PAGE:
Specifications, Availability and Pricing
The chart provided on Corsair's site (where people will go for the most information on the product) shows us the same limited information we have seen for years from Corsair. First off, they discuss the five year warranty, which is great. But then things get simple fast. They mention the copper cold plate, show that the H75 comes with a pair of 120mm fans, cover the aluminum radiator, and say you get "standard" diameter tubing, whatever that means. In the middle of the chart, they also show that this cooler is compatible with all AMD sockets since AM2, and on the Intel side, anything with 1150 pins or greater in the socket. I really can't see why the information on the packaging cannot be replicated on site. Most people that buy, do so from their office chair, and cannot see the packaging via e-tailer imagery.
There is the new generation of head unit that should produce much less heat dump into the coolant, and aesthetically, we are looking at something new here too. There is a mix of the round head unit, with three large, chunky notches on the sides. They also took that three notch design and added a metal ring, with a shape similar to the head unit, to surround the Corsair name and logo. As for the tubing and radiator, well, these are the same old bits of kit that have worked so well for them in the past, so no need to make any changes there. The kit also includes a pair of AF120 fans, delivering roughly 50CFM of air flow, but these are the black and grey ones without the color change rings.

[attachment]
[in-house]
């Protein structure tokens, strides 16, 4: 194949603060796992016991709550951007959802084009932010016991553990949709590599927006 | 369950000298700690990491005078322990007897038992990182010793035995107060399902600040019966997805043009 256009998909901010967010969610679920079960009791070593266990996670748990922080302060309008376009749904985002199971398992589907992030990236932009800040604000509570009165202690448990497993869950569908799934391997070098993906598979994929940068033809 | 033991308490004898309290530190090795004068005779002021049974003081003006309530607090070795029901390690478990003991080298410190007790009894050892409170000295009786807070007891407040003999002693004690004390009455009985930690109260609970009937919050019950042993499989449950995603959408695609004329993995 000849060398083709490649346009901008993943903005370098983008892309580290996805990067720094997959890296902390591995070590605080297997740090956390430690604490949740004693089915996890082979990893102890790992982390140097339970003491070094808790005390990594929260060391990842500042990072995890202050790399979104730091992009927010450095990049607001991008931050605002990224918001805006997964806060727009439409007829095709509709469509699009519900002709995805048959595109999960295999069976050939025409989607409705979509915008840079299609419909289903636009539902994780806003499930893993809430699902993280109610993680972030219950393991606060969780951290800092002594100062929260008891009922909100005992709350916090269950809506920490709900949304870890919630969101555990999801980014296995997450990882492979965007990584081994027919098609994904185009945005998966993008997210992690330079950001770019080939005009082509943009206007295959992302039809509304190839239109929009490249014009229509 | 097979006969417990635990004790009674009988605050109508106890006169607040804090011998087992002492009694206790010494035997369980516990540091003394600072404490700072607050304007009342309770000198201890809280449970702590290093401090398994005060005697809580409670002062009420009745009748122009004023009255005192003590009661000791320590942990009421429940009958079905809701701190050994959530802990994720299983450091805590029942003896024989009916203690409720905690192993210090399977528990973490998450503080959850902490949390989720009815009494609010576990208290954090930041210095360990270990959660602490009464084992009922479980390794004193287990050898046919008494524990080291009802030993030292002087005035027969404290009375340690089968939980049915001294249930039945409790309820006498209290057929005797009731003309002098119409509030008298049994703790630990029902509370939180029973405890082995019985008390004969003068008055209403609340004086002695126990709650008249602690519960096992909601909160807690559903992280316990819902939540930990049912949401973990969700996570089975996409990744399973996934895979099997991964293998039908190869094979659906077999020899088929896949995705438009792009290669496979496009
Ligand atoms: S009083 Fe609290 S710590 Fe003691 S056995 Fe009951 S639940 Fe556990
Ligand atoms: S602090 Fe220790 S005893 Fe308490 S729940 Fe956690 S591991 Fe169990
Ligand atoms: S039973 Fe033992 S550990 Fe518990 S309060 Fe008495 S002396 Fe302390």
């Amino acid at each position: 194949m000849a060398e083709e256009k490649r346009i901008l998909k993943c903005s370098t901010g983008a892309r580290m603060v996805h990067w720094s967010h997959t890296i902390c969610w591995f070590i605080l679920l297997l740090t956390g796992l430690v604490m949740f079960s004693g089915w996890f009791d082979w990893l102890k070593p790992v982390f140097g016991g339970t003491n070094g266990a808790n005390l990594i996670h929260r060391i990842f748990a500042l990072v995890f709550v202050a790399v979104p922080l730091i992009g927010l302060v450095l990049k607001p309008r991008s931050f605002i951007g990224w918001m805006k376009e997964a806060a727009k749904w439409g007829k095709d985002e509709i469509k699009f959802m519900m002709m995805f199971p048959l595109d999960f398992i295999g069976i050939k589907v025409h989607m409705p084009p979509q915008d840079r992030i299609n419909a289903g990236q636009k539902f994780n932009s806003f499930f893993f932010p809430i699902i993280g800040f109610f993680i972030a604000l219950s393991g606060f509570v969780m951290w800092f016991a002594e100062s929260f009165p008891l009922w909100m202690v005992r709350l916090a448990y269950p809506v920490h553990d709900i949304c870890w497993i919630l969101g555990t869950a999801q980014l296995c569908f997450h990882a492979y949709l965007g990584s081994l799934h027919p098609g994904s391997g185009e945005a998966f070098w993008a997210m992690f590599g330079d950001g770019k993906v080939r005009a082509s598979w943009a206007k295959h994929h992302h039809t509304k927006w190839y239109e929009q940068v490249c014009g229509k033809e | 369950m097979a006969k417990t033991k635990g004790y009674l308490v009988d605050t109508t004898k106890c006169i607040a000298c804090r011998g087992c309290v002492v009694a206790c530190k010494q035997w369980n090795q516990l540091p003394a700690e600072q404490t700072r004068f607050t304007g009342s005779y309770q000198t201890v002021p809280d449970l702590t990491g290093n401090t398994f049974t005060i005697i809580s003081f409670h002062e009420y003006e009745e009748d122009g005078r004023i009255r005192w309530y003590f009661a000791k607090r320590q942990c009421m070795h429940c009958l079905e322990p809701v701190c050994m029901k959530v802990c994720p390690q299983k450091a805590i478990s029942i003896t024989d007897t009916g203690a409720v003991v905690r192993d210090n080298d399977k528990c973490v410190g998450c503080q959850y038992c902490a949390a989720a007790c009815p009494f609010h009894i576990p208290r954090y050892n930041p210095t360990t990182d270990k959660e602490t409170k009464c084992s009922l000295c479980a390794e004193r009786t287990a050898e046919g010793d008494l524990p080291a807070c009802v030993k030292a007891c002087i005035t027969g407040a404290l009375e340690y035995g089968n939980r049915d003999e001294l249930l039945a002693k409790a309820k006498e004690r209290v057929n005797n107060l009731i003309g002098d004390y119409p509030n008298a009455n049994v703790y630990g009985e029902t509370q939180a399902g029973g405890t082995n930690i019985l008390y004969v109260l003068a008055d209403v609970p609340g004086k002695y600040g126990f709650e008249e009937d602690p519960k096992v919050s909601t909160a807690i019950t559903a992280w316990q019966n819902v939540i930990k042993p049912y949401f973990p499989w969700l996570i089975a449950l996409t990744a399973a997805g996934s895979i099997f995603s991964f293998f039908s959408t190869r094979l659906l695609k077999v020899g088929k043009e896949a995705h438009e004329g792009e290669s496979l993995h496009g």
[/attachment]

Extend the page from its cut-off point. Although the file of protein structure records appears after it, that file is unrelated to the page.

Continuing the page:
This time, they have introduced a newer back plate too. It offers the ability to have the threaded inserts set inside of sections that now slide back and forth to adjust to all of the Intel sockets. While it does make the back plate much easier to install without needing to flip the inserts around, or have the back plate sit askew on the back of the motherboard: I'm just not so sure it was a good move. The idea and principle are sound, but in real life, the issues are obvious.
The Hydro Series H75 is widely available just about anywhere you look. At Corsair, they list them with the MSRP of $84.99 U.S.; from what Goggle shows, most places are sticking close to that pricing. Newegg.com has them at spot on pricing to Corsairs MSRP, and even offers free shipping. Amazon.com is a bit cheaper for the initial purchase, but once shipping is included, the pricing starts to pass the $90 mark. As of this moment, the value is still a toss up to me. Compared to most other AIOs this is pretty average pricing, but does the H75 have "that thing" that will make you want to swap from another AIO you already have running?